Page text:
Update: All of this incidentally while in standby  - I fully charged the K10000 phone and disconnected from the mains. The screen is off and occasionally as well as running Debian and my Node-Red stuff, it acts as a doorbell. THREE days later the battery is around 76% – how many server backup systems manage that!!! We're talking at least a week in the absence of power. I can see a solar project coming on here.

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Android Phone as Server

Why am I showing you a picture of a cracked-screen phone?

Linux on Android PhoneWell because this particular phone is a bust Oukitel K10000, the phone with the world’s longest-lasting battery and an excellent workhorse. My friend Aidan gave me this (rather than chucking it away) some time ago and it has been sitting doing nothing. All that is wrong with it is a cracked (and exceedingly dangerous on the fingers) screen. I’ll bet I’m not the only one with such a phone lying around wasting space.

Well, as of yesterday, it is a Debian server with all my usual stuff going on quietly in the background – with the screen normally off – running freezing cold and hopefully being super reliable.

This is an experiment only – beware – if your phone or tablet dies it is your problem….  oh and your Android phone/tablet needs to be ROOTED. 

Imagine turning your old, dust-covered phone into a sleek, battery backed-up server with unfeasibly long backup time, immunity to any mains spikes, a silent, fast Debian base for all the stuff in my script – which includes Node-Red, Apache/PHP, SQLITE (+ PHPLiteAdmin), MQTT, MC, Ha-Bridge and more!  If you’ve been following this blog you’ll know about the script.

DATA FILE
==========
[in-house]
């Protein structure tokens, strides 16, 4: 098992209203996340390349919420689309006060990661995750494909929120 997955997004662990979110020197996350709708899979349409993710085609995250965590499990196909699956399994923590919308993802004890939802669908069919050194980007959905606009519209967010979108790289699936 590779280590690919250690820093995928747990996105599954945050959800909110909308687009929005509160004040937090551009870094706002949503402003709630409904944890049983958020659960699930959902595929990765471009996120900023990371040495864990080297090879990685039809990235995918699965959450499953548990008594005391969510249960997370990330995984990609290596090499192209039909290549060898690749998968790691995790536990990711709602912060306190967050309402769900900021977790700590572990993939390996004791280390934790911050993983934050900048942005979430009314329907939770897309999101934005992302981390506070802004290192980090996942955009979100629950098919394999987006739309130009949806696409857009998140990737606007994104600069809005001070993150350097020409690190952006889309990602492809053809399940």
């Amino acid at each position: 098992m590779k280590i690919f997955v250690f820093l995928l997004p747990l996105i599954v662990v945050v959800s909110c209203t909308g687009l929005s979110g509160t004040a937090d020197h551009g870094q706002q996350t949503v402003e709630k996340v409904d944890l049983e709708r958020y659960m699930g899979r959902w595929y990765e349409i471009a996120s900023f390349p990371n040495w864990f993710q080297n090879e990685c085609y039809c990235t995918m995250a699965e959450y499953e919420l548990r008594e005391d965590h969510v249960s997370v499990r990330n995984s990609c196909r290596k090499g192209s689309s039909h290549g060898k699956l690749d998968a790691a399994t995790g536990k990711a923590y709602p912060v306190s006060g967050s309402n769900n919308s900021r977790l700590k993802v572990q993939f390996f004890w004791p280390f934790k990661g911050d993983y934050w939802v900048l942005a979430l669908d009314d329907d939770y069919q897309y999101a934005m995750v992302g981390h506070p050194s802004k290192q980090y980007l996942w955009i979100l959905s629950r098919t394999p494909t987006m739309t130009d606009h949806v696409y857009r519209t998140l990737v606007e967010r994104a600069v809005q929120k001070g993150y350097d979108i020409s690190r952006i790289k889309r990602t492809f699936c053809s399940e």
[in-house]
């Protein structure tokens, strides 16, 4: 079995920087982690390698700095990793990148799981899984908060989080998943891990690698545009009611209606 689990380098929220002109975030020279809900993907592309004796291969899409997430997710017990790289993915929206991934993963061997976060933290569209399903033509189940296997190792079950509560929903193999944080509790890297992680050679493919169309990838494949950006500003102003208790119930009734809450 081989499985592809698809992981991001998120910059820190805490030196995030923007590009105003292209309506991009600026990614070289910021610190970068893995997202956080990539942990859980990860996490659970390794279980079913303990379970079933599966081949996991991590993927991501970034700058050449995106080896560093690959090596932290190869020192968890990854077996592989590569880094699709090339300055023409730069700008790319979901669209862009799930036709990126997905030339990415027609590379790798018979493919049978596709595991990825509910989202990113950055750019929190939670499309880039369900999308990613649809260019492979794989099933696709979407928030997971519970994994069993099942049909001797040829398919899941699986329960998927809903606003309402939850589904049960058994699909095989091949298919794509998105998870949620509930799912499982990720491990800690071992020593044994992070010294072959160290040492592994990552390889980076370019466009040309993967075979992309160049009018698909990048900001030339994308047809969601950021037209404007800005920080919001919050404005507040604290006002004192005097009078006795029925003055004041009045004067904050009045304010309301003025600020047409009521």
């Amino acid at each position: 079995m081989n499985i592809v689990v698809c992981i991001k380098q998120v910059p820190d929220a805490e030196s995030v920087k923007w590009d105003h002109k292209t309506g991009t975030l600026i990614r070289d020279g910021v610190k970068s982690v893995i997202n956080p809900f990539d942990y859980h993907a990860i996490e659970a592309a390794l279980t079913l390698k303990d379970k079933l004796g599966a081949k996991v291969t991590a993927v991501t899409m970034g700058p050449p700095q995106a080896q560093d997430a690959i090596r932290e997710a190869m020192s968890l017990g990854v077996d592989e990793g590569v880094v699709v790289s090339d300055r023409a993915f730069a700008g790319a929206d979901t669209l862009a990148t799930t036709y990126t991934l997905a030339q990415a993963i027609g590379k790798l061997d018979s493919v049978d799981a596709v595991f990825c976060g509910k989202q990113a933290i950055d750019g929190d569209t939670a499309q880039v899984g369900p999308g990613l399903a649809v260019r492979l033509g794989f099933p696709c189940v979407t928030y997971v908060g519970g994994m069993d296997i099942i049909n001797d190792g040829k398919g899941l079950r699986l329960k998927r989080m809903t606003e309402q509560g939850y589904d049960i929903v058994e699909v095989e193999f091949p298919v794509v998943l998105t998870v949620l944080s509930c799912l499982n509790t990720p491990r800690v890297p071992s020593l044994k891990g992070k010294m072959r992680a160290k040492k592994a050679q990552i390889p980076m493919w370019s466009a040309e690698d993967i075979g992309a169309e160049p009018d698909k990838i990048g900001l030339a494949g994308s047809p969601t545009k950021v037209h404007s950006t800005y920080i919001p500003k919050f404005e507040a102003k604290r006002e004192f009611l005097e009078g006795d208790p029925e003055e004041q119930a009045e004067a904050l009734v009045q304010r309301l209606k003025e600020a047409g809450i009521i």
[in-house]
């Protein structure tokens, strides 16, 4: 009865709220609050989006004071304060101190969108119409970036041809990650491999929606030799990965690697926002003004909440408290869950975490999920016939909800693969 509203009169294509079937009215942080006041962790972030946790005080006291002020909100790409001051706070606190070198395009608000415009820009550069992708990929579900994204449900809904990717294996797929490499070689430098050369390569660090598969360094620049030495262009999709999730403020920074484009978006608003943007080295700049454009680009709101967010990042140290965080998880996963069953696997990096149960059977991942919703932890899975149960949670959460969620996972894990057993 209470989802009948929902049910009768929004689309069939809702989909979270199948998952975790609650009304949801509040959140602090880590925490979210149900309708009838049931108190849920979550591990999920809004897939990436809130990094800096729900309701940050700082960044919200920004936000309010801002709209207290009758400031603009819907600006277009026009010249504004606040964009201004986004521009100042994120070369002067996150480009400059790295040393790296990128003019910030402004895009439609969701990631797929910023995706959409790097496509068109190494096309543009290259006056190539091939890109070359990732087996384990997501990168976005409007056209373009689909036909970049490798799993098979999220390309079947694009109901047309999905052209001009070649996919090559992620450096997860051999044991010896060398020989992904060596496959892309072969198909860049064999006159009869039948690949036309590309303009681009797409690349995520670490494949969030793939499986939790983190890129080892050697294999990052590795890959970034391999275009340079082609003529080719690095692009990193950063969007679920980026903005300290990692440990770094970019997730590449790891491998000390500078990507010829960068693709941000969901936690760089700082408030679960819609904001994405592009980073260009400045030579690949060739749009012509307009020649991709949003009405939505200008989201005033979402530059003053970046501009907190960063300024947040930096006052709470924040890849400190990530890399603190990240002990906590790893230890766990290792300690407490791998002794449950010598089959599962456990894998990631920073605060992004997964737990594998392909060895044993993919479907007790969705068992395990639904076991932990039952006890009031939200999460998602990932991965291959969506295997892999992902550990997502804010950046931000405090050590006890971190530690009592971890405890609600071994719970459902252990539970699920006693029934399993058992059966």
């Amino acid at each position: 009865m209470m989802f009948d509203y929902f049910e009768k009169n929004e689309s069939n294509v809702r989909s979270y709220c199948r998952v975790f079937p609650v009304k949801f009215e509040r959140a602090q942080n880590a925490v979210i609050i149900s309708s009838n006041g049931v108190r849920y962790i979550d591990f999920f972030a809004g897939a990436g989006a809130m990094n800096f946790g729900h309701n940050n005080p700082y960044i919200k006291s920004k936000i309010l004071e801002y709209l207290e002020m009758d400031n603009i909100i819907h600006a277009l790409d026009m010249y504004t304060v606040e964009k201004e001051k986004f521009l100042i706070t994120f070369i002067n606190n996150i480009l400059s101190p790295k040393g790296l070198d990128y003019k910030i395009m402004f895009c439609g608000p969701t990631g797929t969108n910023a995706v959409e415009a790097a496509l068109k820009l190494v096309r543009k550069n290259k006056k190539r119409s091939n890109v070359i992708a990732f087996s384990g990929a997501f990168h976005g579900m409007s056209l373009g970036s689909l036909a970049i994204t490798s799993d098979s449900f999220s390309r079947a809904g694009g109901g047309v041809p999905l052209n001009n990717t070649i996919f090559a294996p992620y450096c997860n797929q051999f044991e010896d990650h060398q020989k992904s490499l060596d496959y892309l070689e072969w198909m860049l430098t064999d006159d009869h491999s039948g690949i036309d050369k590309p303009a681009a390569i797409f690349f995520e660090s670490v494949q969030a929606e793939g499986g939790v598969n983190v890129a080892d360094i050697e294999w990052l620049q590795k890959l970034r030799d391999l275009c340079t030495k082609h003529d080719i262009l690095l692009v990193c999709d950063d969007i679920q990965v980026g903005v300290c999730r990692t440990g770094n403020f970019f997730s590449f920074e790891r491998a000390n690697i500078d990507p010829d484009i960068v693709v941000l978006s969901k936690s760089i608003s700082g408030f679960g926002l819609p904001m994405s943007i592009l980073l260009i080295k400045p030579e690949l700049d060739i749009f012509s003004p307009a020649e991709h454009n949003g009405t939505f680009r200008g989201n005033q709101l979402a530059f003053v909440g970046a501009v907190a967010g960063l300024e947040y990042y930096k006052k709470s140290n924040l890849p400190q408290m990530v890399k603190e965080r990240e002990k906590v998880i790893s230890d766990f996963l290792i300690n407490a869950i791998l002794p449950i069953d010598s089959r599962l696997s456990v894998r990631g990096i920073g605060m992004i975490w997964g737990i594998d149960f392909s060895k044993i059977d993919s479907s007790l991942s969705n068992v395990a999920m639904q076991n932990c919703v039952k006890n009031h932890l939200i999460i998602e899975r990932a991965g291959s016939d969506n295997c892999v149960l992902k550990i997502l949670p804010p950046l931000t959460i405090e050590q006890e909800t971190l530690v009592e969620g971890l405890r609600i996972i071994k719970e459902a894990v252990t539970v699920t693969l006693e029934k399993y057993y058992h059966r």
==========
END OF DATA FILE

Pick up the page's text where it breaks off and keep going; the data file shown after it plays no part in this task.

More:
So this article applies to ROOTED Android phones and we’ve only tested around Android 5.0 onwards.  In my case I rooted the phone with KingRoot (note, NOT the one in the PlayStore which is a con – avoid it - but the one at kingroot.net ) – please note that rooting phones is beyond the scope of this article and if you are not confortable with this you should not do it. There are a lot of links out there on the subject and many of them are fraudulent.

tmpCD52There is an APP in the Play Store called Linux Deploy. It is also on GitHub. Beware that this is essentially undocumented unless you are Russian – so please don’t ask how you can use your phone’s GPS or Sound from Debian – not a clue!

You should have a modern-ish WiFi enabled (or hardwired if you like) Android phone or tablet with at least 16GB of internal FLASH (which should give you 10GB working space).   If you only have 8GB that will leave you only 2GB which - really – isn’t enough.